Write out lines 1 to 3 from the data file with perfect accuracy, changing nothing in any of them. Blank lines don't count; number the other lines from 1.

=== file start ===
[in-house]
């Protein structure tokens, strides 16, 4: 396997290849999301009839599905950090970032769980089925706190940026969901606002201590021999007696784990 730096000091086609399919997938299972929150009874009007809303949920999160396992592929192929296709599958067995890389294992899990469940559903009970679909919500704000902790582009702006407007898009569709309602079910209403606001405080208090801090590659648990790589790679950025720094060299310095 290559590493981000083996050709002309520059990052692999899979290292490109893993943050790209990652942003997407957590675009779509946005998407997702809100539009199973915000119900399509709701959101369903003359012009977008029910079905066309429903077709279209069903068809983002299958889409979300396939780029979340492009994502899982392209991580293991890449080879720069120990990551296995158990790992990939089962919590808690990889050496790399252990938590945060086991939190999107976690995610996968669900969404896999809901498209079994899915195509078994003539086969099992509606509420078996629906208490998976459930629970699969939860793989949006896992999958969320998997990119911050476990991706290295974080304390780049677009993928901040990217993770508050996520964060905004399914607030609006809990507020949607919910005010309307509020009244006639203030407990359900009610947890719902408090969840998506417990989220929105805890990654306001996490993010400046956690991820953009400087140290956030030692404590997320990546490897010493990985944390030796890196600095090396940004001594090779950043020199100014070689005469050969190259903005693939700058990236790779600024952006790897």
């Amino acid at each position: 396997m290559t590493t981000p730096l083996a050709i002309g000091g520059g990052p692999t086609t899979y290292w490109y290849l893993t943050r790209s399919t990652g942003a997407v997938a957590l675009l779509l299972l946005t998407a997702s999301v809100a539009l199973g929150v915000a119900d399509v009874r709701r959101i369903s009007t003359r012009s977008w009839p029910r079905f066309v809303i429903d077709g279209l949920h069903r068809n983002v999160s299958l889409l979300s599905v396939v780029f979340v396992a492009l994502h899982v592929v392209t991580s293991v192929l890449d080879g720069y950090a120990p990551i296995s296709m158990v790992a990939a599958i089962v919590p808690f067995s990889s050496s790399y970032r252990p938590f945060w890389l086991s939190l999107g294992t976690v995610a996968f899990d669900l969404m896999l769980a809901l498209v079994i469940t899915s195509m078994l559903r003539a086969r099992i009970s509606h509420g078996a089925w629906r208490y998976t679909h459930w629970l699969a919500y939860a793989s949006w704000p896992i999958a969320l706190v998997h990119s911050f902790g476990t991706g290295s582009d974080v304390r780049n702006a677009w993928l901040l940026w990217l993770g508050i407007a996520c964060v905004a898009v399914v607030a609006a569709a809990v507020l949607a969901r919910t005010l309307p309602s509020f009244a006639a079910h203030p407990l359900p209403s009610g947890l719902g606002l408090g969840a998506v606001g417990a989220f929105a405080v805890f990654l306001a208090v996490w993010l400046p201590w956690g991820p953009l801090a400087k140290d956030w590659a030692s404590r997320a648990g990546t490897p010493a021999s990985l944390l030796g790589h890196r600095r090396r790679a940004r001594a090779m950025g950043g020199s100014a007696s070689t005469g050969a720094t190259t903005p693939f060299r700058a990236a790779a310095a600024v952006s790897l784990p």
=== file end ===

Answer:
[in-house]
């Protein structure tokens, strides 16, 4: 396997290849999301009839599905950090970032769980089925706190940026969901606002201590021999007696784990 730096000091086609399919997938299972929150009874009007809303949920999160396992592929192929296709599958067995890389294992899990469940559903009970679909919500704000902790582009702006407007898009569709309602079910209403606001405080208090801090590659648990790589790679950025720094060299310095 290559590493981000083996050709002309520059990052692999899979290292490109893993943050790209990652942003997407957590675009779509946005998407997702809100539009199973915000119900399509709701959101369903003359012009977008029910079905066309429903077709279209069903068809983002299958889409979300396939780029979340492009994502899982392209991580293991890449080879720069120990990551296995158990790992990939089962919590808690990889050496790399252990938590945060086991939190999107976690995610996968669900969404896999809901498209079994899915195509078994003539086969099992509606509420078996629906208490998976459930629970699969939860793989949006896992999958969320998997990119911050476990991706290295974080304390780049677009993928901040990217993770508050996520964060905004399914607030609006809990507020949607919910005010309307509020009244006639203030407990359900009610947890719902408090969840998506417990989220929105805890990654306001996490993010400046956690991820953009400087140290956030030692404590997320990546490897010493990985944390030796890196600095090396940004001594090779950043020199100014070689005469050969190259903005693939700058990236790779600024952006790897």
């Amino acid at each position: 396997m290559t590493t981000p730096l083996a050709i002309g000091g520059g990052p692999t086609t899979y290292w490109y290849l893993t943050r790209s399919t990652g942003a997407v997938a957590l675009l779509l299972l946005t998407a997702s999301v809100a539009l199973g929150v915000a119900d399509v009874r709701r959101i369903s009007t003359r012009s977008w009839p029910r079905f066309v809303i429903d077709g279209l949920h069903r068809n983002v999160s299958l889409l979300s599905v396939v780029f979340v396992a492009l994502h899982v592929v392209t991580s293991v192929l890449d080879g720069y950090a120990p990551i296995s296709m158990v790992a990939a599958i089962v919590p808690f067995s990889s050496s790399y970032r252990p938590f945060w890389l086991s939190l999107g294992t976690v995610a996968f899990d669900l969404m896999l769980a809901l498209v079994i469940t899915s195509m078994l559903r003539a086969r099992i009970s509606h509420g078996a089925w629906r208490y998976t679909h459930w629970l699969a919500y939860a793989s949006w704000p896992i999958a969320l706190v998997h990119s911050f902790g476990t991706g290295s582009d974080v304390r780049n702006a677009w993928l901040l940026w990217l993770g508050i407007a996520c964060v905004a898009v399914v607030a609006a569709a809990v507020l949607a969901r919910t005010l309307p309602s509020f009244a006639a079910h203030p407990l359900p209403s009610g947890l719902g606002l408090g969840a998506v606001g417990a989220f929105a405080v805890f990654l306001a208090v996490w993010l400046p201590w956690g991820p953009l801090a400087k140290d956030w590659a030692s404590r997320a648990g990546t490897p010493a021999s990985l944390l030796g790589h890196r600095r090396r790679a940004r001594a090779m950025g950043g020199s100014a007696s070689t005469g050969a720094t190259t903005p693939f060299r700058a990236a790779a310095a600024v952006s790897l784990p």